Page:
A New View on Using Copyrighted Images
By MICHAEL MCCULLOUGH April 30, 2013
When a Federal court scratches its head about how to regulate the art market, get ready for total baldness as you start tearing out your hair. Last week, a Federal Appeals Court in New York issued one of the daftest opinions of recent memory in the copyright infringement case against Richard Prince. As you read the decision you get a sense that the court not only misunderstands the art market completely but that it lost track of what the copyright law was meant to protect. If the decision is not overruled by the Supreme Court then the case will certainly change the way artists use appropriated images.
I don’t think the judges ever thought to consider the difference between artistic and commercial achievements in the art market, a common problem in our larger society. And you can see this coming from a mile away when they cart out the Great White Father, himself, as the poster boy for 20th century expressionism. They describe Warhol’s work, incorporating appropriated images of Campbell’s soup cans or of Marilyn Monroe, as commentary on consumer culture and exploring the relationship between celebrity culture and advertising. The first error in this reasoning is that it’s Duchamp and not Warhol who sets the standard for artistic expression in the 20th century. The court forgets that appropriation, at its core, is a philosophical inquiry into a person’s relationship with the material world and not a psychological tour of the various artists’ and patrons contributing to the dialogue. Furthermore, Warhol’s appropriations were largely of images already commercialized, as his intent was to comment on a commercial, consumer society; since the images had been put into the commerce to promote products or people, the people who owned those copyrights were happy for Warhol to exploit them. During his lifetime, Warhol retained the copyright to his own artworks and never addressed the issue of any rights of the Campbell Soup Company. It’s interesting how the court completely misses that Warhol’s use of Campbell’s copyright was certainly a copyright violation in 1962. Warhol never sought permission from the Campbell Soup Company to paint their soup cans, but, then again, the company viewed his use of their copyright as amusing, expressive, and confirming the status of their tasty soup in American culture. All of this is aside from the fact that it was free advertising for Campbell’s, something no marketing department would balk at. It was only after Warhol’s death, when the Andy Warhol Foundation began making licensing agreements with various manufacturers to use Warhol’s imagery on products, that there was an official legal agreement between the Andy Warhol Foundation and Campbell Soup Company. Presently, both parties own a stake in the copyright and neither party can make licensing agreements without the other party’s permission.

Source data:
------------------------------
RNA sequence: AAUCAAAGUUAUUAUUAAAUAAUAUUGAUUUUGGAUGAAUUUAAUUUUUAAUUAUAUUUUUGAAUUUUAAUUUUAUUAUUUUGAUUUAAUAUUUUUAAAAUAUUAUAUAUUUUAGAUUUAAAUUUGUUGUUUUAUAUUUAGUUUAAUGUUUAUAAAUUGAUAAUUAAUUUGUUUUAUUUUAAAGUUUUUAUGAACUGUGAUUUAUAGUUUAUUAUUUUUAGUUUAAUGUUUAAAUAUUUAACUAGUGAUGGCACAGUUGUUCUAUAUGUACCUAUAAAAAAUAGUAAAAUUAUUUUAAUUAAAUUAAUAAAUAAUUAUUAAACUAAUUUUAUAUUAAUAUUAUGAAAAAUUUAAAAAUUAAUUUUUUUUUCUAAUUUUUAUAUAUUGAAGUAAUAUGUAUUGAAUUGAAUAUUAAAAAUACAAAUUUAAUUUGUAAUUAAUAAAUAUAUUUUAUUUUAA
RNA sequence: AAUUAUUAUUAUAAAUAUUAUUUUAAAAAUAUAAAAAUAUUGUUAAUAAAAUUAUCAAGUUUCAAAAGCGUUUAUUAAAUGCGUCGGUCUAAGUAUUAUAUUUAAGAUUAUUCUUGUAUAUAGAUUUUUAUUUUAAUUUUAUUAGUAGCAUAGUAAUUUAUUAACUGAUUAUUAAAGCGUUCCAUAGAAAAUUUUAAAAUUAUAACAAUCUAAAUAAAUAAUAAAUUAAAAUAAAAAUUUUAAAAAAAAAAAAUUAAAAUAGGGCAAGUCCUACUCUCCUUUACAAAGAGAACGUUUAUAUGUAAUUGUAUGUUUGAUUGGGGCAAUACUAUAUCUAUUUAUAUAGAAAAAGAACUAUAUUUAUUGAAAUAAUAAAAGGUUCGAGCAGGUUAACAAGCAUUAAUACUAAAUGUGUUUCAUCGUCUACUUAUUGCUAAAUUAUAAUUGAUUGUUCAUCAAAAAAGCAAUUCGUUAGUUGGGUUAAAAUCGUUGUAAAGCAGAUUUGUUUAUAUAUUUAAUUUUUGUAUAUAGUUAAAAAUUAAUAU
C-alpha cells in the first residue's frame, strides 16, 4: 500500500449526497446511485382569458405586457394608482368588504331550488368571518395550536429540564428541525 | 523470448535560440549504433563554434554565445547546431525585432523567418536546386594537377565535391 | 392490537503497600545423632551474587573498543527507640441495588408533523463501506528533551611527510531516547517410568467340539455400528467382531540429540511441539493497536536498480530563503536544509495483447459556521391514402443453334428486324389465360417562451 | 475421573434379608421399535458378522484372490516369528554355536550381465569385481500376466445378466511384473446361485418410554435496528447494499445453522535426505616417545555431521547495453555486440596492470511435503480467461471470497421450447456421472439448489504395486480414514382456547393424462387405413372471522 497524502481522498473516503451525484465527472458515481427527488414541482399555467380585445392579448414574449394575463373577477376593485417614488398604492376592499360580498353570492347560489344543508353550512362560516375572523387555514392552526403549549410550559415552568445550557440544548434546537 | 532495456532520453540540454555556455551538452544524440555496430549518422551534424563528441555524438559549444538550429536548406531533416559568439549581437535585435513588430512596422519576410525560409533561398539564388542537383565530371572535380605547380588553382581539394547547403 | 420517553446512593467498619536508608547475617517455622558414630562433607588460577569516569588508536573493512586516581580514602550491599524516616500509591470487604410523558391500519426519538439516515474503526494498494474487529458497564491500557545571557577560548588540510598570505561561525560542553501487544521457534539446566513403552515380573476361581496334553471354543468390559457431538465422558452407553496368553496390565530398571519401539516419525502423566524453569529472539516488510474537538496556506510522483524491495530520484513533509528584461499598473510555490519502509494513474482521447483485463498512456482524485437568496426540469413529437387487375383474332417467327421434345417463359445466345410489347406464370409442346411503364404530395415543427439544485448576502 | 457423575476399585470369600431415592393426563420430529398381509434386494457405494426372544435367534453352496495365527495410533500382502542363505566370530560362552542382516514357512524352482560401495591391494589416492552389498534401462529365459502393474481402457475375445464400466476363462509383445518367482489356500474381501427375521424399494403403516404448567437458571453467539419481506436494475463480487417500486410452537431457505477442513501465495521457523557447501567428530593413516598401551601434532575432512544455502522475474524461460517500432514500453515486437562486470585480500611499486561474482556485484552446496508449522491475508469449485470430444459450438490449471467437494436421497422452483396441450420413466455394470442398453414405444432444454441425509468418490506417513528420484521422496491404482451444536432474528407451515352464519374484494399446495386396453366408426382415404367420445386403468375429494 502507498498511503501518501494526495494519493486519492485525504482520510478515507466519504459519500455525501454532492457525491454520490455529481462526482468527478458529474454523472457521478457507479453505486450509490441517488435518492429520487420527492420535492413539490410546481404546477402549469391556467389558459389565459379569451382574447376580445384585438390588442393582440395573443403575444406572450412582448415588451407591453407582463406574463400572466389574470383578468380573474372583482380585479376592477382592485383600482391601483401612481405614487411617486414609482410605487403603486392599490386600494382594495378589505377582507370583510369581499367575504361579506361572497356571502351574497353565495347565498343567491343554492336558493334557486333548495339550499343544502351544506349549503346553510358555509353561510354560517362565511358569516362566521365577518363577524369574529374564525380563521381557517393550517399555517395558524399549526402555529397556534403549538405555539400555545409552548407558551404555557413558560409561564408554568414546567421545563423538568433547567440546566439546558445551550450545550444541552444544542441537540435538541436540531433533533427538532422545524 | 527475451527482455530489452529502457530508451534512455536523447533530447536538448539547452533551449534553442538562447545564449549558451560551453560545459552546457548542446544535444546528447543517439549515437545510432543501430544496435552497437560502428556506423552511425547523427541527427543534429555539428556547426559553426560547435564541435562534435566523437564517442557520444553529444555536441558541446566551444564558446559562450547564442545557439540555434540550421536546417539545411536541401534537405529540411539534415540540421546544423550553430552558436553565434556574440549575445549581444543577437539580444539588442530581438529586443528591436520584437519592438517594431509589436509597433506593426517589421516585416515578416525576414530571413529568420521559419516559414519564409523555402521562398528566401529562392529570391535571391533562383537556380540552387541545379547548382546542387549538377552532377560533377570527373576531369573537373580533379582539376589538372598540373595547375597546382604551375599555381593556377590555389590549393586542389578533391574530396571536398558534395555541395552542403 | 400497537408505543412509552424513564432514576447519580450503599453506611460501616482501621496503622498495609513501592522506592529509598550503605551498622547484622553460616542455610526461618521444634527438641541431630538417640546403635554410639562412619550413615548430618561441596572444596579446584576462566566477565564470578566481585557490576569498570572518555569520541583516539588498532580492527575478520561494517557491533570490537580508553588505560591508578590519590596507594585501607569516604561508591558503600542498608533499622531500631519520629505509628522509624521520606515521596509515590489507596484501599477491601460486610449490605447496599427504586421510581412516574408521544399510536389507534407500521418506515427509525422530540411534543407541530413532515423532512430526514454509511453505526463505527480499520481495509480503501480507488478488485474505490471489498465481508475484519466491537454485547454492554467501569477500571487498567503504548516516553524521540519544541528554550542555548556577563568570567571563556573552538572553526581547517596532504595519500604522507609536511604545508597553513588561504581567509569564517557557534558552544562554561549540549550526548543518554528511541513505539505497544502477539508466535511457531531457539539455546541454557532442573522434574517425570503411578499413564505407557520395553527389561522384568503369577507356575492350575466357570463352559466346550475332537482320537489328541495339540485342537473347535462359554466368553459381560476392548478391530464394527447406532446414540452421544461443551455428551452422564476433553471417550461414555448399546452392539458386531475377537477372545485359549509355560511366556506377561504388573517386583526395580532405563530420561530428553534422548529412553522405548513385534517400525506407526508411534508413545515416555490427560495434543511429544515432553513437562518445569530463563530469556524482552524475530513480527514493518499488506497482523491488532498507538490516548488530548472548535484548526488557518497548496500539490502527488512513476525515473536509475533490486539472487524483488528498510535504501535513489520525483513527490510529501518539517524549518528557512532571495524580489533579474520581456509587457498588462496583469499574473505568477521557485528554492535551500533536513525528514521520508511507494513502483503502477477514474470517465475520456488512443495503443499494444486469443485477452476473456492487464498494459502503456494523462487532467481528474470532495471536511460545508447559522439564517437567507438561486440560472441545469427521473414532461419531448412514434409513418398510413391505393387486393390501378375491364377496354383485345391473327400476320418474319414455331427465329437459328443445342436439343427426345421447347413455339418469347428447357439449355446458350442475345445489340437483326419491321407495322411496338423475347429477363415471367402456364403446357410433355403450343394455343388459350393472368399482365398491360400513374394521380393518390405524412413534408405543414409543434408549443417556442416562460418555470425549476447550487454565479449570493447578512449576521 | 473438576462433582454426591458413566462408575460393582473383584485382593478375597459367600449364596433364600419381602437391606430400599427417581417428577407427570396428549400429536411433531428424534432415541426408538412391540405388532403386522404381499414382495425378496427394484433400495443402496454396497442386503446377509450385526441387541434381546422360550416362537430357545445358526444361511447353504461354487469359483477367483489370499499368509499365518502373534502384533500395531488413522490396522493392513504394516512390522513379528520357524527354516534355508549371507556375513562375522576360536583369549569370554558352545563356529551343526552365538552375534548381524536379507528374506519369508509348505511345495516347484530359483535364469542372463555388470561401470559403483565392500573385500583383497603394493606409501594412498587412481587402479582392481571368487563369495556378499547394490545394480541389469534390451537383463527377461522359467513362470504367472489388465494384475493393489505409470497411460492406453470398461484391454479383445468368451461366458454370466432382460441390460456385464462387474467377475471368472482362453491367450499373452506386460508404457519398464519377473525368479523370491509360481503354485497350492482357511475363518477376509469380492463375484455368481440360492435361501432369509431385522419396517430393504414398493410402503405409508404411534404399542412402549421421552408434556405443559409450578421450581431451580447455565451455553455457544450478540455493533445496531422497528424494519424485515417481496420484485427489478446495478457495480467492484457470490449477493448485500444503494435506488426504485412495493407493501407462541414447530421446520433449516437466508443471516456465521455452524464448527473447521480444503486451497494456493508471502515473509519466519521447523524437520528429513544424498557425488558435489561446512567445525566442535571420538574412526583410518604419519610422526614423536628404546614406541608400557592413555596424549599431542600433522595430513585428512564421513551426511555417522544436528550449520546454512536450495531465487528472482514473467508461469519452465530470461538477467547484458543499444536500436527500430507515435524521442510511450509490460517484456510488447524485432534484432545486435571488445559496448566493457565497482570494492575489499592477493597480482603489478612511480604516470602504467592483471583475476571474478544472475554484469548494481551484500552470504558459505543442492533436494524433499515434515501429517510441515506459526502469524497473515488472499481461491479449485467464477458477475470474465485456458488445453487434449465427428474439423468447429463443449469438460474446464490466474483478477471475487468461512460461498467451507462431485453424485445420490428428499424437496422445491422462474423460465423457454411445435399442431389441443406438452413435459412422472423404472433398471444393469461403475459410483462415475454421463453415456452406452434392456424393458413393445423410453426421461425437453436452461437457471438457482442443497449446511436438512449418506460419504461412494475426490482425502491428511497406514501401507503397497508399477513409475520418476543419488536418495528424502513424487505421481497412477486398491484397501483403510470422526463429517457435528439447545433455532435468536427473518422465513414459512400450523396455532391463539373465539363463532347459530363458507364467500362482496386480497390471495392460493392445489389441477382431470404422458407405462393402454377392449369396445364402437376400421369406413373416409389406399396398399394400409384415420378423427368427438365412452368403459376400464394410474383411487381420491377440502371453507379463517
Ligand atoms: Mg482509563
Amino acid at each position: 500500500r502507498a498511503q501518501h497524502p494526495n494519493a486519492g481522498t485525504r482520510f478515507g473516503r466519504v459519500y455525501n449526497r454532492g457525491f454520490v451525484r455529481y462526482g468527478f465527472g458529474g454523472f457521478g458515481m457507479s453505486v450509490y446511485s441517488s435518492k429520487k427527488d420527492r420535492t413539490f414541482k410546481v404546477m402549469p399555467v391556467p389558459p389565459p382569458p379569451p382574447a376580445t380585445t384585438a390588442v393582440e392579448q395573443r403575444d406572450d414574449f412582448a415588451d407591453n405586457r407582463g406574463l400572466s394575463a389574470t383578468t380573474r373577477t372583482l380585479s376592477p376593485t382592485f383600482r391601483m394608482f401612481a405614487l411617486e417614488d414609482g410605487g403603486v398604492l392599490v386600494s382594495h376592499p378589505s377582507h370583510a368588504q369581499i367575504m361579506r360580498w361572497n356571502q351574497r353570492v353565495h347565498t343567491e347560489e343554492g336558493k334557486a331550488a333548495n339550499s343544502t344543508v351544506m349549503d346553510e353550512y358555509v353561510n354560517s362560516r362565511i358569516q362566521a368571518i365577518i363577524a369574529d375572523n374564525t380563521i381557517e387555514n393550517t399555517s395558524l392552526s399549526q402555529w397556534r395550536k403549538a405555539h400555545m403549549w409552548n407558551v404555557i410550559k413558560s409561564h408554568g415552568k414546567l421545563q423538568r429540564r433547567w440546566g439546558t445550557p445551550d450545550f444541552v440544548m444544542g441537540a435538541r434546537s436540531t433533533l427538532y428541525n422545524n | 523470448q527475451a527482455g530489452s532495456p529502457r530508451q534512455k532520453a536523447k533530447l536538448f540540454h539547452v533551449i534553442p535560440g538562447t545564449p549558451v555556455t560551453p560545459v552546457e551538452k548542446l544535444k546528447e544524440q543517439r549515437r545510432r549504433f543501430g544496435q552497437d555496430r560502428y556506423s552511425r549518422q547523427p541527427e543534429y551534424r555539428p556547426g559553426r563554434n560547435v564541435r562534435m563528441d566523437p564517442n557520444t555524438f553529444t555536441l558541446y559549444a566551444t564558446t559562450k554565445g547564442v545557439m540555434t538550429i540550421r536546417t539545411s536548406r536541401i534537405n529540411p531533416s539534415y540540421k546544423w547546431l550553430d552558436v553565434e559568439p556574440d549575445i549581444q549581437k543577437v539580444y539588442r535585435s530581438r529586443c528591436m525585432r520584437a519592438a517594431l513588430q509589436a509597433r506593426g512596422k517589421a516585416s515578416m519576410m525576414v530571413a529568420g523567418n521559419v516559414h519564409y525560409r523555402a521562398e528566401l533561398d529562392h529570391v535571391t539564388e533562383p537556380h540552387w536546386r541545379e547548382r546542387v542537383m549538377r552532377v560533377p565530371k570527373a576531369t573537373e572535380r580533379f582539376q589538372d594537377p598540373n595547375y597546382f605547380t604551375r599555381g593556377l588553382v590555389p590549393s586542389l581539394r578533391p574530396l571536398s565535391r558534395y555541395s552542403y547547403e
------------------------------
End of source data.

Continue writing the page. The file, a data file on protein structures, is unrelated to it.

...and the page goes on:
I won’t even begin to address Warhol’s use of celebrity images, as that discussion could take volumes to complete. Suffice it to say that most, if not all, of Warhol’s celebrity subjects would have happily given their and their photographers’ copyrights in those images in exchange for Warhol’s endorsement of their iconic status. The fact that the court made no distinction between Warhol’s use of consumer products and his use of celebrity imagery is another sign of something gone awry.